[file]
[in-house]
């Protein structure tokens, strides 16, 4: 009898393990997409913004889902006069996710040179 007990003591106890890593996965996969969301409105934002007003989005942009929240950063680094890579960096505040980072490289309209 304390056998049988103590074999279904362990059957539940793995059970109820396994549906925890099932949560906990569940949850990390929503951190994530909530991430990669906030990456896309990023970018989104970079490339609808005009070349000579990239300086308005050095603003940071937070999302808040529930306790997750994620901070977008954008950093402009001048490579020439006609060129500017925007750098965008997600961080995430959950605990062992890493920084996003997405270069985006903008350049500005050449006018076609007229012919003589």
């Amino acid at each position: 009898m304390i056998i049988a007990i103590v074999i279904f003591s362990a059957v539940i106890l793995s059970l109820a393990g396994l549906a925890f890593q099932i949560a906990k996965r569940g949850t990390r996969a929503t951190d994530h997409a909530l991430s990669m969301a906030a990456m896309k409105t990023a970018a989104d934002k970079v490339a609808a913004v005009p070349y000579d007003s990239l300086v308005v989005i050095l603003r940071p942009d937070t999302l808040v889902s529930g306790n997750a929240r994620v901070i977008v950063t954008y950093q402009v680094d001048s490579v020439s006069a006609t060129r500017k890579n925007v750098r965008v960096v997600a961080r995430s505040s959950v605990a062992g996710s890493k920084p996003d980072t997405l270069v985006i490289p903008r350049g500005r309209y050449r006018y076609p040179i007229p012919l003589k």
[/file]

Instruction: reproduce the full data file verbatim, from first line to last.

[in-house]
């Protein structure tokens, strides 16, 4: 009898393990997409913004889902006069996710040179 007990003591106890890593996965996969969301409105934002007003989005942009929240950063680094890579960096505040980072490289309209 304390056998049988103590074999279904362990059957539940793995059970109820396994549906925890099932949560906990569940949850990390929503951190994530909530991430990669906030990456896309990023970018989104970079490339609808005009070349000579990239300086308005050095603003940071937070999302808040529930306790997750994620901070977008954008950093402009001048490579020439006609060129500017925007750098965008997600961080995430959950605990062992890493920084996003997405270069985006903008350049500005050449006018076609007229012919003589």
């Amino acid at each position: 009898m304390i056998i049988a007990i103590v074999i279904f003591s362990a059957v539940i106890l793995s059970l109820a393990g396994l549906a925890f890593q099932i949560a906990k996965r569940g949850t990390r996969a929503t951190d994530h997409a909530l991430s990669m969301a906030a990456m896309k409105t990023a970018a989104d934002k970079v490339a609808a913004v005009p070349y000579d007003s990239l300086v308005v989005i050095l603003r940071p942009d937070t999302l808040v889902s529930g306790n997750a929240r994620v901070i977008v950063t954008y950093q402009v680094d001048s490579v020439s006069a006609t060129r500017k890579n925007v750098r965008v960096v997600a961080r995430s505040s959950v605990a062992g996710s890493k920084p996003d980072t997405l270069v985006i490289p903008r350049g500005r309209y050449r006018y076609p040179i007229p012919l003589k």